Whether it’s because they’re economical, intensely flavored or usually found in a can, sardines are widely regarded as low-end fare in the United States. These small, plentiful fish are as nutritious as they are underappreciated, however, which is why "The New York Times" calls them one of the “best foods you aren’t eating.” Making sardines a regular part of your diet can significantly boost your intake of several important nutrients, including calcium.
No Bones to Pick
Sardines deliver more calcium per serving than virtually any other food, largely because they’re full of soft, edible bones. A 3-ounce serving of oil-packed Atlantic sardines – or approximately seven whole fish, according to the U.S. Department of Agriculture – provides about 175 calories and just over 320 milligrams of calcium. This amount is equivalent to 32 percent of the recommended daily value, which means that Atlantic sardines are more than a good source of calcium – they’re an excellent source. The larger Pacific variety is also high in calcium. You’ll get about 175 calories and 23 percent of the daily value for calcium from a 3-ounce serving, or approximately 2 1/2 whole fish.
Your body contains more calcium than any other mineral. While it’s mostly used to build strong bones and teeth, calcium is also necessary for normal hormone, nerve and muscle function. Most adults should get about 1,000 milligrams of calcium a day. Women and men past the ages of 50 and 70 need slightly rising levels to minimize bone loss. When it comes to bone health, sardines are more than just an excellent source of calcium – they’re also rich in vitamin D, a nutrient that helps you absorb and use calcium. A 3-ounce serving of Atlantic or Pacific sardines delivers just over 40 percent of the daily value for vitamin D, according to the USDA.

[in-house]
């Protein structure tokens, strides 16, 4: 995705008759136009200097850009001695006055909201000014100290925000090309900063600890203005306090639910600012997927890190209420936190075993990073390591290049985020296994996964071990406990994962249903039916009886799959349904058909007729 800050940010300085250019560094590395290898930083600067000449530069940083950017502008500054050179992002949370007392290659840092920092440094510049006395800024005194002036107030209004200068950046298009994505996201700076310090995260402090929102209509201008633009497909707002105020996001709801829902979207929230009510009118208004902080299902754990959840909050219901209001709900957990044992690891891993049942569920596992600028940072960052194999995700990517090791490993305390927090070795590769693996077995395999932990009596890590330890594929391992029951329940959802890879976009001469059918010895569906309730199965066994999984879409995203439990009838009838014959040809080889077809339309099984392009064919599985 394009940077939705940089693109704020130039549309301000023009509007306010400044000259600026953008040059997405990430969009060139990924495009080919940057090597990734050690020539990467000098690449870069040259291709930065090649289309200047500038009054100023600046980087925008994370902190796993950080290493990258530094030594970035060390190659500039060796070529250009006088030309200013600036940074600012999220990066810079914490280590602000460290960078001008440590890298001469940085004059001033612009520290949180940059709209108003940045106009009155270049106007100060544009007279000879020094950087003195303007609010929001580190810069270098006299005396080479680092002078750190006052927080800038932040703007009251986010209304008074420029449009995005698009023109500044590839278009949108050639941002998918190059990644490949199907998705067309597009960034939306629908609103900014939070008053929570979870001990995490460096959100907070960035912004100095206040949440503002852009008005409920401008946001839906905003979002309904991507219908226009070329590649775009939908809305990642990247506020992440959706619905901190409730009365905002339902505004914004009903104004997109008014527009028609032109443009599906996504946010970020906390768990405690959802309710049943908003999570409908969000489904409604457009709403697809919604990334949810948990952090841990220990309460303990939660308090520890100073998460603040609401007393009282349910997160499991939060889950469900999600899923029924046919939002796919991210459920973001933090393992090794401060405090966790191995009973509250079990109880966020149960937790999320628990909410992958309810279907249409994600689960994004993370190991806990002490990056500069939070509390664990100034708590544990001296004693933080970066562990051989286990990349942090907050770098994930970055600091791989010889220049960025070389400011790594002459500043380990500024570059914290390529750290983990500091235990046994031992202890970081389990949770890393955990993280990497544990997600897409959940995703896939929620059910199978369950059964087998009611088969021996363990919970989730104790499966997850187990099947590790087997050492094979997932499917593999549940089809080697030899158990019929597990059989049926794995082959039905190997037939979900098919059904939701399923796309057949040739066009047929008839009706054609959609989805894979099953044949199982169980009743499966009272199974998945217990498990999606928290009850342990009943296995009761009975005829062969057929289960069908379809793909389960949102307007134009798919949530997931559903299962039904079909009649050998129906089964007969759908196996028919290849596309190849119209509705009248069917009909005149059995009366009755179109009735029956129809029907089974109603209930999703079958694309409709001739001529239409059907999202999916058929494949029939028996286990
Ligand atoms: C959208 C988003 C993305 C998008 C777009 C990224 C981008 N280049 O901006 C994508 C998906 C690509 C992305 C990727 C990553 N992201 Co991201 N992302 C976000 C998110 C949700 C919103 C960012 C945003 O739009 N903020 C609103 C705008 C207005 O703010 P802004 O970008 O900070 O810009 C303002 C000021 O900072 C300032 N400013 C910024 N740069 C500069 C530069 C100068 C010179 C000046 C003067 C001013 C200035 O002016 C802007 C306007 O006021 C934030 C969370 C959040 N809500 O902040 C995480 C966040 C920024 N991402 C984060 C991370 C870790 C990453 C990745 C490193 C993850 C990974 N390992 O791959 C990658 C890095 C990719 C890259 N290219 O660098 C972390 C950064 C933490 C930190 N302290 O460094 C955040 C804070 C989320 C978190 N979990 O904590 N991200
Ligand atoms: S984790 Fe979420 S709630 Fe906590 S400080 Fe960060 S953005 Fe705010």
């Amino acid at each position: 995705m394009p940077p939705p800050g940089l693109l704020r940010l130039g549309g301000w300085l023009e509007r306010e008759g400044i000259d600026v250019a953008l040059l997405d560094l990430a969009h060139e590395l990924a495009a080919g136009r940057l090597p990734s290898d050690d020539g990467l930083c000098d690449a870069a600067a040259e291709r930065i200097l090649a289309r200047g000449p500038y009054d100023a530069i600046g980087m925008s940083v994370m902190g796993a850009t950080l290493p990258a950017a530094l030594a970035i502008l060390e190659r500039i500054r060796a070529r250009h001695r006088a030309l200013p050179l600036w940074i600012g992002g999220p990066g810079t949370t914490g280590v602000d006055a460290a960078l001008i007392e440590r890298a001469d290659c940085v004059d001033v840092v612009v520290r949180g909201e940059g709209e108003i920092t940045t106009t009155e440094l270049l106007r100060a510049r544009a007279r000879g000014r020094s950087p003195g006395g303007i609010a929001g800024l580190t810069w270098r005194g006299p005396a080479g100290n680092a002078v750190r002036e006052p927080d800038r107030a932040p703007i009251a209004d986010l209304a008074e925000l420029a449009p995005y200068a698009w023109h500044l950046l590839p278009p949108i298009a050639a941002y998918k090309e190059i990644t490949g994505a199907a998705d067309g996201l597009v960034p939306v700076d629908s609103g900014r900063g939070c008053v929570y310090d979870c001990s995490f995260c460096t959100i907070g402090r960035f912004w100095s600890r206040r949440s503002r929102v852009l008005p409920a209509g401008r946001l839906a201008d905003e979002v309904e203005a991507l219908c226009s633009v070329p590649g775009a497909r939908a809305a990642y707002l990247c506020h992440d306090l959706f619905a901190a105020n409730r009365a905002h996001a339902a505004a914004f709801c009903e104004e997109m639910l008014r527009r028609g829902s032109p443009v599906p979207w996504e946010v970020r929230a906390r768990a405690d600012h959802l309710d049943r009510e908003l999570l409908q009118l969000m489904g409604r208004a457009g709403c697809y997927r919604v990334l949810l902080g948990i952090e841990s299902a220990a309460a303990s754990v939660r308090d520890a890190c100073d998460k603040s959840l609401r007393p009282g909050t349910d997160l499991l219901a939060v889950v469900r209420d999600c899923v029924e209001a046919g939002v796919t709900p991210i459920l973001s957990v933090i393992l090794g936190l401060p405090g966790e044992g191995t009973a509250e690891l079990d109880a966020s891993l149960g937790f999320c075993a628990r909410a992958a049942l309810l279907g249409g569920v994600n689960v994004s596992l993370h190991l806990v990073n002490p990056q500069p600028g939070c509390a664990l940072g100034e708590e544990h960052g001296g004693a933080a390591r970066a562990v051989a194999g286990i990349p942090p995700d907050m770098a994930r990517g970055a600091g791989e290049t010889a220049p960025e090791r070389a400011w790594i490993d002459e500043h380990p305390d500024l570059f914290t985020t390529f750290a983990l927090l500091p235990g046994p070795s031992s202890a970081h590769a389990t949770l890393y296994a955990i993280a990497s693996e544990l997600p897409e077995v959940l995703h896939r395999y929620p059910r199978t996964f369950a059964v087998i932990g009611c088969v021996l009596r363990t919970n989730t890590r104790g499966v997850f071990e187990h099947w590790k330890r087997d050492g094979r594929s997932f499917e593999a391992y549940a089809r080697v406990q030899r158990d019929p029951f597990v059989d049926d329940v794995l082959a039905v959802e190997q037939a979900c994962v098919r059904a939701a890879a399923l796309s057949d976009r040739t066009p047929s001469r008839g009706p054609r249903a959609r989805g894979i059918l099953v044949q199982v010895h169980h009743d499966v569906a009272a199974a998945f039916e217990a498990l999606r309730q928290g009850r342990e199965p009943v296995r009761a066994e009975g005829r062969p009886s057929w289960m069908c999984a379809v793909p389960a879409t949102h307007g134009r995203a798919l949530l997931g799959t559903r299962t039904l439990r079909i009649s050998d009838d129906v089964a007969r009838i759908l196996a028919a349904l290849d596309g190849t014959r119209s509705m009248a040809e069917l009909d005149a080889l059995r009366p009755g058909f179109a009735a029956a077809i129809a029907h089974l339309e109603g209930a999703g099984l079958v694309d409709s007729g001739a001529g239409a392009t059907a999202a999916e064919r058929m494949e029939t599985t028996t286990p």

Packed to the Gills
They may be small, but sardines are packed with nutrients. A 3-ounce serving of the Pacific variety provides 20 grams of protein, 12 percent of the daily value for iron and 9 percent each of the daily values for potassium and zinc. It also supplies about 140 percent of the daily value for vitamin B-12. Atlantic sardines are nutritionally similar. Like salmon, tuna and other fatty fish, sardines are rich in heart-healthy omega-3 fatty acids. These dietary fats reduce inflammation and are essential to normal brain function. Because omega-3’s are also thought to protect against heart disease, the American Heart Association recommends eating sardines or other kinds of fatty fish at least twice a week.
Not Just for Crackers
Sardines are the ultimate convenience food. If you don’t mind their intense fish flavor, you can eat them as-is – whole and straight from the can. While sardines are never packed in water, according to the book “Wellness Foods A to Z: An Indispensable Guide for Health-Conscious Food Lovers,” you will find them packed in olive oil, sardine oil, mustard or tomato sauce. Use fork-mashed sardines as the basis for a high-calcium sandwich spread, or add them to a batch of homemade mashed potatoes. Combine them with sauteed vegetables or tomato sauce to serve over pasta or quinoa. Saute sardines in olive oil with fennel and raisins, then toss the mixture with some fresh kale and a bit of lemon juice. When you’re hungry and in a hurry, sardines served over whole-grain crackers make a healthy, satiating snack.
- USDA National Nutrient Database: Fish, Sardine, Atlantic, Canned in Oil, Drained Solids with Bone
- USDA National Nutrient Database: Fish, Sardine, Pacific, Canned in Tomato Sauce, Drained Solids with Bone
- Office of Dietary Supplements: Calcium
- Office of Dietary Supplements: Vitamin D
- University of Maryland Medical Center: Omega-3 Fatty Acids
- Wellness Foods A to Z: An Indispensable Guide for Health-Conscious Food Lovers; Sheldon Margen, M.D.